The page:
Helping your students to develop excellent reading comprehension skills can help them to succeed in academics as well as life. However, simply learning to decoding words is not enough.
How Can Reading Comprehension Be Taught?
Successful readers must remember content, understand inferences, maintain focus and make connections. It is a comprehensive process that requires mindful pre-reading activities, reading strategies, and post-reading procedures.
These four pre-reading strategies can help learners prepare for the coming reading.
1) Reading or discussing a summary of the chapter or content
This helps students to conceptualize main ideas so that they can read deeper and prepare to visualize the content.
2) Questioning prior knowledge about the topic
Questioning can help students make connections to prior knowledge and it can capture their interest. It also helps to make the information more "sticky" for long term memory.
3) Skimming a prior chapter or reviewing personal notes
This can help to bring back the plot or main idea for the reader so that they can drop back into the story, reactivate their visualizations, and grab their interest and attention.
4) Predicting what will happen in the story
Predicting can help to engage learners imaginations and creativity. It also gets them excited to read.
There are also a number of strategies that can be employed to improve the act of reading.
Underlining or highlighting important characters, settings and events can help the reader note and document important details.
Annotating or taking notes in the margins can help students to document their thoughts and focus on important events or ideas. Symbols such as ☼ for setting and ✩ for important event can help students to be mindful of key features and actions.
Pretending to be a movie director and trying to make the characters and setting come alive can help students remain engaged and can improve memory for the story.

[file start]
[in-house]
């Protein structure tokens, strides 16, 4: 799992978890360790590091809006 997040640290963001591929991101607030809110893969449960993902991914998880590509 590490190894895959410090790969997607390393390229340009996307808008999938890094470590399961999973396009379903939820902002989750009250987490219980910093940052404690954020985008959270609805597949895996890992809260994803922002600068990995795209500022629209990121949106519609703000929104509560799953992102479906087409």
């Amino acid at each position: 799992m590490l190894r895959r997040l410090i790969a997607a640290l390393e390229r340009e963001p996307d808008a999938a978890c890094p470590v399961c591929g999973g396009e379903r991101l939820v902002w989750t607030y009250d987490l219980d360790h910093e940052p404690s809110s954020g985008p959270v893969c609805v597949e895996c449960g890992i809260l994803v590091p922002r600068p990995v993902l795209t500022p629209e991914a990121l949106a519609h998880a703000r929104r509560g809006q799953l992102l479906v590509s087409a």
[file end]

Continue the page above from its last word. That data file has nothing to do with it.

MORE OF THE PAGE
There are a number of strategies that can support reading comprehension even when one has finished their reading.
1. Written summaries
Using a notebook or sticky notes to record 3 to 5 bullets that summarize each chapter can help the reader pull the story together. In addition, this strategy can also be used to help students to write a summary of the book. Furthermore, jotting notes can also offer a preview when the student returns to read another chapter.
2. Drawing pictures
Drawing pictures that capture key events or creating a series of drawings that summarizes the plot can help students to develop their visualization capacity.
3. Creating a timeline
As the reader progresses through the story, he or she can clarify the structure and the sequence of events. Colorful drawings can also be added to the timeline to help students imagine important details.
4. Highlighting descriptive writing
Making marks in the book where there are descriptive sections or character descriptions can be a good strategy for students that have trouble visualizing while reading. When they reach the end of a page or passage, they can go back and visualize the events and scenes.
I hope you found these strategies helpful. I would love to hear your thoughts. If you would like a free handout of these strategies click here.
Cheers, Dr. Erica Warren
Dr. Erica Warren is the author, illustrator, and publisher of multisensory educational materials at Good Sensory Learning. She is also the director of Learning to Learn and Learning Specialist Courses.
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